Table 2: Initial acute hepatitis workup.
Table 3: Ingredient description of the used muscle building supplement.
Figure 1: (a) Liver biopsy demonstrating features of active hepatitis, impressive inflammatory process involving both portal areas, and the lobules displaying also a pattern of sinusoidal lymphocytosis. (b) Bone marrow biopsy showing severe marrow hypocellularity.
Figure 2: Graphical trends of the laboratory parameters of HAAA over six months.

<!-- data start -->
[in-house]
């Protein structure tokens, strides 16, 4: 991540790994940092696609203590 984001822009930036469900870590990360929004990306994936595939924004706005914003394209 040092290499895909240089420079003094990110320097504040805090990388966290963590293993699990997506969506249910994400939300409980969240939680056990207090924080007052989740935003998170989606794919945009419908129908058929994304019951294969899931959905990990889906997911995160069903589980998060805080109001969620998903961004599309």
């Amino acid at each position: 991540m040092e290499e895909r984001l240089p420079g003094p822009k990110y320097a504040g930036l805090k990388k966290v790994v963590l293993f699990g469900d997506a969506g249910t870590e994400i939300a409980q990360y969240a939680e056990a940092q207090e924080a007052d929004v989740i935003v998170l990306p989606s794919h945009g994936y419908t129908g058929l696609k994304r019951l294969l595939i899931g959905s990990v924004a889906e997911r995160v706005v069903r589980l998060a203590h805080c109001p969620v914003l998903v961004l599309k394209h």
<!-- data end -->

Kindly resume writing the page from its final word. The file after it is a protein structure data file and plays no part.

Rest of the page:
On his next set of monitoring laboratory testing (Day 142), new onset severe pancytopenia (Table 1) was identified which prompted urgent hospital admission for evaluation and management of his pancytopenia. All viral etiologies of acute pancytopenia were ruled out by serologic analysis. He did not have any family history of AA. Extensive hematological workup was performed and all other causes of primary SAA were ruled (negative anti-CD55 and anti-CD59 antibodies, negative urinary collections for lead and arsenic, and negative flow cytometry). Peripheral blood smear analysis revealed severe neutropenia and normocytic anemia with frequent target cells, consistent with clinical history of liver disease along with severe thrombocytopenia. He underwent a bone marrow biopsy and flow cytometry analysis which showed severe hypocellular bone marrow (less than 5%) with dyserythropoiesis (Figure 1). The cytogenetic study showed normal karyotype. Immunostain with CD3 and PAX5 stains showed no involvement of lymphoma. CD34, TdT, and CD117 stains confirmed no significant increase of blasts. D31 and Factor-VIII stains show virtual absence of megakaryocytes. In view of the patient's age, gender, and his presentation with initial AH, the diagnosis of HAAA was made. The patient did not have any full siblings and in view of the absence of matched HLA siblings, the decision was made to immediately initiate IST. He initially received thymoglobulin (ATG) along with methylprednisolone treatment for a total of 5 days. He received prophylactic antimicrobials, in addition to filgrastim daily and platelet transfusions as needed to support his peripheral cell count. He responded to the induction therapy with the improvement in cell counts and significant reduction in his liver enzymes. Later, he was kept on cyclosporine (Cys) and prednisone was tapered off. This resulted in stable cell counts and partial recovery of bone marrow (Day 160). IST was continued as cyclosporine monotherapy and further improvement in cell counts was seen (Figure 2). He continues on cyclosporine with complete recovery of HAAA (Table 1) after 3 years of initial presentation.